This can be efficiently implemented on any current hardware architecture when n is chosen as a power of two with a bit-wise and operation instead of the modulo. Note that the result needs to be additionally scaled when the quantization was performed on a domain other than the unit cube [0, 1]s.
Table 3. List of the a parameter of the Korobov generator vectors for near-optimal rank-1 lattices for selected bit-depths b and dimensions s
16324864
225 962306 994221 529 2184 615 321 823
323 128264 8922 697 033365 423 322
420 166234 139373 96116 832 394
52616191 538143 6181 494 331
620 83657 69712 284227 042

### 6. Example Applications and Discussion

Here, we show two example applications of ad hoc quantization of multi-dimensional input data and compare the results to the regular grid quantization. The first application is the quantization of 3d vertex position in a triangle mesh. In the second application, we quantize 6d spectral reflectance textures.

#### 6.1. Mesh vertex quantization

A very simple and straightforward application is the quantization of 3d positions. Figure 3 shows a closeup of different quantization options used on a mesh and Table 4 shows the quantization error for different input meshes. The quantization error for all three meshes is almost identical even though the meshes themselves are quite different because they have no specific structure and enough vertices to behave almost as random data input regarding the lattices. Quantization using the axis-aligned bounding box as domain instead of the unit cube is shown in Figure 5.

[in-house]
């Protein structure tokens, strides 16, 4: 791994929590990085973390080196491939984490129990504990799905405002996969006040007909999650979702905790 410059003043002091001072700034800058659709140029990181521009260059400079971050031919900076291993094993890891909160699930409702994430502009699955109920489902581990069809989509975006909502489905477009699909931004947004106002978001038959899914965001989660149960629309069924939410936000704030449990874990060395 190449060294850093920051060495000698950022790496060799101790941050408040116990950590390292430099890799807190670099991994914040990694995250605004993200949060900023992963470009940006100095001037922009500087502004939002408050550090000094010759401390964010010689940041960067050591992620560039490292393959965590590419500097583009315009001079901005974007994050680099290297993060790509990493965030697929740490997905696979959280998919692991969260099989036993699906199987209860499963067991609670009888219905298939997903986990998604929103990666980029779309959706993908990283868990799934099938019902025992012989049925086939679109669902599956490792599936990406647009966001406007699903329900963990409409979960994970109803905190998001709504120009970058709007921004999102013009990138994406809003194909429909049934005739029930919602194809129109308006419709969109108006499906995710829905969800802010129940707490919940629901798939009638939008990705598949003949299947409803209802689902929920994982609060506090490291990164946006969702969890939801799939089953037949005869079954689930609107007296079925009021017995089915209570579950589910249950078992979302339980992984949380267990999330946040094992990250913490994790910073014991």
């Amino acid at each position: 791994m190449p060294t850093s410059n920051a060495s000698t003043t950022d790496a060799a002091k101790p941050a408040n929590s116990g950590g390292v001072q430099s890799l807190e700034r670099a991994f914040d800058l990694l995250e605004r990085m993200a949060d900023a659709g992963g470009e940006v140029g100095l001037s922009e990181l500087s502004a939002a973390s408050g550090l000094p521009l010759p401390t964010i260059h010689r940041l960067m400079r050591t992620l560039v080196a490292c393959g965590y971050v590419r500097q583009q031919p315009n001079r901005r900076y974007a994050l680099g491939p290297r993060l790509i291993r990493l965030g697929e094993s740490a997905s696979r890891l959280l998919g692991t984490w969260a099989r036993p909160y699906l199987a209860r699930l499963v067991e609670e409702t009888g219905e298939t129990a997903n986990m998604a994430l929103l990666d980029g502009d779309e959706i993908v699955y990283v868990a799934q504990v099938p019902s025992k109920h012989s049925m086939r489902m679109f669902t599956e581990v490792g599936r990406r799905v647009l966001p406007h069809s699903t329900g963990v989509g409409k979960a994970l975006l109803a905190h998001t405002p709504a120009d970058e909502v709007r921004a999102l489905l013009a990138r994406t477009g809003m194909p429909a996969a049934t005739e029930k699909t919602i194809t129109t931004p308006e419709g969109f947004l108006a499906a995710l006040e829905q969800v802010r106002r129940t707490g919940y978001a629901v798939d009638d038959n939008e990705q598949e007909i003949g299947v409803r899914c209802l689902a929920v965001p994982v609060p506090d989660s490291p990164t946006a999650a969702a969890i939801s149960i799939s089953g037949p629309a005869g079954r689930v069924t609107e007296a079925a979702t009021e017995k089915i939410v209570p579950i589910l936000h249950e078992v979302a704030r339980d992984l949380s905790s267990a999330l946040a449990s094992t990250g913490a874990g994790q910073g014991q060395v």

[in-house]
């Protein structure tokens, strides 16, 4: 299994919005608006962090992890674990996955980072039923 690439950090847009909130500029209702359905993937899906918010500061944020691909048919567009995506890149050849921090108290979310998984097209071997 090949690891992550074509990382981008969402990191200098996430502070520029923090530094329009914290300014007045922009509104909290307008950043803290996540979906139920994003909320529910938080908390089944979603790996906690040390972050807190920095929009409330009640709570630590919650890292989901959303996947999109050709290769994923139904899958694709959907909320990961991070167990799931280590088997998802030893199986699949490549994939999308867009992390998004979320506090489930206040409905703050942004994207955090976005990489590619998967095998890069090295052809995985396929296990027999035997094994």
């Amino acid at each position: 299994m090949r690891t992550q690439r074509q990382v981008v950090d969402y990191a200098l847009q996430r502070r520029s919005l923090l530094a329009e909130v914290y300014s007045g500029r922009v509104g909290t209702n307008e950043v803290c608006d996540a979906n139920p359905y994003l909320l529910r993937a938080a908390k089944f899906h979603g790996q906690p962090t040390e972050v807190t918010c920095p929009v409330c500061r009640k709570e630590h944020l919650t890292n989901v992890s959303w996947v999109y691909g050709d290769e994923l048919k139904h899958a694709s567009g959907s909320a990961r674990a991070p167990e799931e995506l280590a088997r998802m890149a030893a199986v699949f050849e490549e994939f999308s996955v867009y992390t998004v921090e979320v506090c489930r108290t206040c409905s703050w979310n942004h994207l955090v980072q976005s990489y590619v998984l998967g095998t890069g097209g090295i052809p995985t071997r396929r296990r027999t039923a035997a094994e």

#### 6.2. Spectral reflectance quantization

Multi-spectral reflectance textures are a good example for the use of rank-1 lattices for quantization because they are naturally high dimensional and require a lot of storage space for high resolutions. Figure 4 shows an example of quantizing a 6d spectral texture and the corresponding errors. The spectral reflectance textures we use here were captured in a project [RSK10] at the University of Bonn. It can be seen that the rank-1 lattice performs as well as the theoretical considerations in Section 'Rank-1 Lattices' predicted. For more comparison images and bit-depths see the supporting information.

#### 6.3. Discussion

The quantization error reported in the examples above is a direct result of the theoretical derivation and construction from Section 'Rank-1 Lattices'. This shows that similar results can be expected independent of the application domain as long as the input data are unstructured (i.e. not already on a regular grid).

One important possible drawback of using rank-1 lattices for quantization is inherent in the irregular structure. When the input data contain the same value across all dimensions, a rank-1 lattice will produce slightly different values for each dimension while the regular grid (with equal number of bits per dimension) will produce the same value for all dimensions. For example, the vector (0.3, 0.3, 0.3) is quantized to (0.25, 0.25, 0.25) using a regular grid with 3 × 2- and (0.26, 0.28, 0.25) with a 6- rank-1 lattice.